Bright and cheerful, the UK premiere of the Windmill Theatre Company and State Theatre Company’s production is playful but doesn’t tell the story as well as it could. 

(c)The Other Richard. 

Christmas time is the perfect time for a fairytale – a time when we all believe in magic and hearing about extraordinary creatures which is why I was looking forward to this particular production of Rumpelstiltskin – unfortunately it doesn’t quite live up to expectations. 

It is a real shame as I really loved the whole concept of the modernisation of the story with its references to Instagram and the story being set in the world of fashion as well as Chris Edser’s wonderful animations and Jonathan Oxlade’s spiralling set design. But sadly somehow the story just doesn’t come across as it should if it wants to thoroughly entertain children. 

This reimagining of the classic fairytale sees Harriet wishing she was rich and famous to prove to the children who were nasty to her at school that she is successful. Enter the mischievous Rumpelstiltskin who promises her she can have whatever she wants – as long as she gives him something that is precious to her.  

The trouble is co-writers Rosemary Myers and Julianne O’Brien while managing to get the message that being greedy can lead to serious consequences across; they seem to be writing for two different audience ages that pulls the production in two different directions. While the age recommendation is eight plus, it feels the script  in places is aimed at an even younger audience – particularly in terms of the humour which felt a little bit flat in places.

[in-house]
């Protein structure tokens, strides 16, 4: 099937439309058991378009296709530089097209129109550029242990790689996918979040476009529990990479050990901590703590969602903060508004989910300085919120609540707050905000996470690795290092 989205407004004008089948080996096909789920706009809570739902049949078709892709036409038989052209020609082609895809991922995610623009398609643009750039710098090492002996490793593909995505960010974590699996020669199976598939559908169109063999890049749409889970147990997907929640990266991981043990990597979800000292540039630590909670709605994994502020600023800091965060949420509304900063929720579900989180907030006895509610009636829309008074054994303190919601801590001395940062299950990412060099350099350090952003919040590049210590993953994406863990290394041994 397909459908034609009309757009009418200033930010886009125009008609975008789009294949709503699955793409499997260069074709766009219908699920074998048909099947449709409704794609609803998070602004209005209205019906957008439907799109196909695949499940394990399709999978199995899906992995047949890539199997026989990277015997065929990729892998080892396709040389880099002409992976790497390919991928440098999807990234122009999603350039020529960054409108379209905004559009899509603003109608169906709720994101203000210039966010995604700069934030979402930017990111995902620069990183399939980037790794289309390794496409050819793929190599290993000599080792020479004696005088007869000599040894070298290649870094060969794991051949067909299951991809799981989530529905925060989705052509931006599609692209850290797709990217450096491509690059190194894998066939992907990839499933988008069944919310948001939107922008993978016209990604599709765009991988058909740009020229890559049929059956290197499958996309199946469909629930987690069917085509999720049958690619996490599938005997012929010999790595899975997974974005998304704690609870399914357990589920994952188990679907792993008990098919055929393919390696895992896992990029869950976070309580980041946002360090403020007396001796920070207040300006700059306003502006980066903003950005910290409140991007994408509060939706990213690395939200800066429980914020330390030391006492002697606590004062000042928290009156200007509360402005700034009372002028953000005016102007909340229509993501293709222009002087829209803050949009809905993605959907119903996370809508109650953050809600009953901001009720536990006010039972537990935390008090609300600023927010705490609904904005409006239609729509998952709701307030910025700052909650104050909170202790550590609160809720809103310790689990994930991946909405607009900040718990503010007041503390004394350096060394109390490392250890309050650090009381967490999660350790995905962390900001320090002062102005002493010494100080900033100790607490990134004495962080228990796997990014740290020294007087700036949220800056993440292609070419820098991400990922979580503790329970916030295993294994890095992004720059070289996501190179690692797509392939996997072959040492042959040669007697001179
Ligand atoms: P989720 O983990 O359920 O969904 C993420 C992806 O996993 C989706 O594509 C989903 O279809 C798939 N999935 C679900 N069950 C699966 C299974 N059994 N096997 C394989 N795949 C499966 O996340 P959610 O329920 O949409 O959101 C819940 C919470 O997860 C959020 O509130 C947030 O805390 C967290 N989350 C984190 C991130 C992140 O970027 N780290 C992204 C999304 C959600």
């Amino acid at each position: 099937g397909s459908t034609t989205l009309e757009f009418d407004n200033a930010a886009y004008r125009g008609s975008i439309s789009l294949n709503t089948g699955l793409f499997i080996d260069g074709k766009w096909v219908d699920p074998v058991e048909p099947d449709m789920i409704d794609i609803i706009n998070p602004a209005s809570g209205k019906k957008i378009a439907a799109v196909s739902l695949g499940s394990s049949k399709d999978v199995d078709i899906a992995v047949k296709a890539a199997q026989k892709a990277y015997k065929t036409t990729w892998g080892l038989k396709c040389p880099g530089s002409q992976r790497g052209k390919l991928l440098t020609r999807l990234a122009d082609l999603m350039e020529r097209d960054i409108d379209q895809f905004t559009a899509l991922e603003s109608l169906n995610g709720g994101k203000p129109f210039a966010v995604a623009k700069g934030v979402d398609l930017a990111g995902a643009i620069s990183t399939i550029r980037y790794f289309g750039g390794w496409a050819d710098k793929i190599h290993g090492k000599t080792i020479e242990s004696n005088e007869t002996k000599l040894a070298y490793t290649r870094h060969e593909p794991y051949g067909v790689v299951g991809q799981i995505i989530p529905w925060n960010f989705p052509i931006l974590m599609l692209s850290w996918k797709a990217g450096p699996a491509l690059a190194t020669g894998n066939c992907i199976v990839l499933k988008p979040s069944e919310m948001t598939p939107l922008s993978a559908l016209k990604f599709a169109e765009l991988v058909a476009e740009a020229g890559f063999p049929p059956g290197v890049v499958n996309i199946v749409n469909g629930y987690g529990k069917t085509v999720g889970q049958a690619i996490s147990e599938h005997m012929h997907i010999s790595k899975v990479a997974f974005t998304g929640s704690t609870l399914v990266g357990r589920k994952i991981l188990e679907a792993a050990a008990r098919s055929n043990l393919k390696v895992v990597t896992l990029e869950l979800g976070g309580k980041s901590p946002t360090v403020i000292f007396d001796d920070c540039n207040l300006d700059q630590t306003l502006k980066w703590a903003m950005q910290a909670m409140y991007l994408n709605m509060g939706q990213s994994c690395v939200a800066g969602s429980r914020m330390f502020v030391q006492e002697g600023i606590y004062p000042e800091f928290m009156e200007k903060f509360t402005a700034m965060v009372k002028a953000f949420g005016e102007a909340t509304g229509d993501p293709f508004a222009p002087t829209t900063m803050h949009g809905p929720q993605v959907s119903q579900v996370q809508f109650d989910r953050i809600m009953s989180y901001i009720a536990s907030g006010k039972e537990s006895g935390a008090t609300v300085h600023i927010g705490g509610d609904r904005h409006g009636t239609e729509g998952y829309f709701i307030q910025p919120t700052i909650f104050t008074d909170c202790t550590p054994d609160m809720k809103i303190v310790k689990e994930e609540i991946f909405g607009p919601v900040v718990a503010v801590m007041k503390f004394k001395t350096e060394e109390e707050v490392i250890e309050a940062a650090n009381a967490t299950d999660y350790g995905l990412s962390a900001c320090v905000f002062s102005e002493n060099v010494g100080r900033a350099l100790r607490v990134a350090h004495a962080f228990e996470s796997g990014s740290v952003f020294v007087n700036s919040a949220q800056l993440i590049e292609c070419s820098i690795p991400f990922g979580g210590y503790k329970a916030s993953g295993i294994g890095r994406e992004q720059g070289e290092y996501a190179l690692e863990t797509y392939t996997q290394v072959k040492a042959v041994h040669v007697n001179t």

However, that isn’t to say that there are some elements that are delightful. Jonathan Oxlade’s wonderfully colourful and wacky costumes really heighten the production’s playfulness, while his set design makes the whole thing feel slightly like Alice in Wonderland with its psychedelic look that really comes to life with Chris Edser’s  bold and fun animations that set the whole thing off perfectly. 

Throughout it all, the cast give fully committed performances – even though the characterisations feel slightly over the top and can become slightly wearisome in places. This is not the fault of the cast – it is the way in which the characters have been written that makes it difficult for the audience to really engage or relate to them at all. Sheridan Harbridge as Harriet delivers plenty of sass and passion, yet is still able to generate sympathy for the character as she frantically searches for baby. Elsewhere, Paul Capsis makes for a cheeky but quietly menacing Rumpelstiltskin and Mitchell Butel is a wonderfully flamboyant Malcolm. 

There is real potential with Rosemary Myers production but it needs to have a stronger storytelling ability as well as a clearer idea of who they want the production to be aimed at. Overall, it is a vibrant and fun production visually – just needs more substance to make it truly satisfying. 

By Emma Clarendon 

Rumpelstiltskin continues to play at the Southbank Centre until the 6th January 2019. To book tickets click here or visit: Encore Tickets, See Tickets, Love Theatre.com, Theatre Tickets Direct.co.uk or From the Box Office. 

Rating: ⭐⭐⭐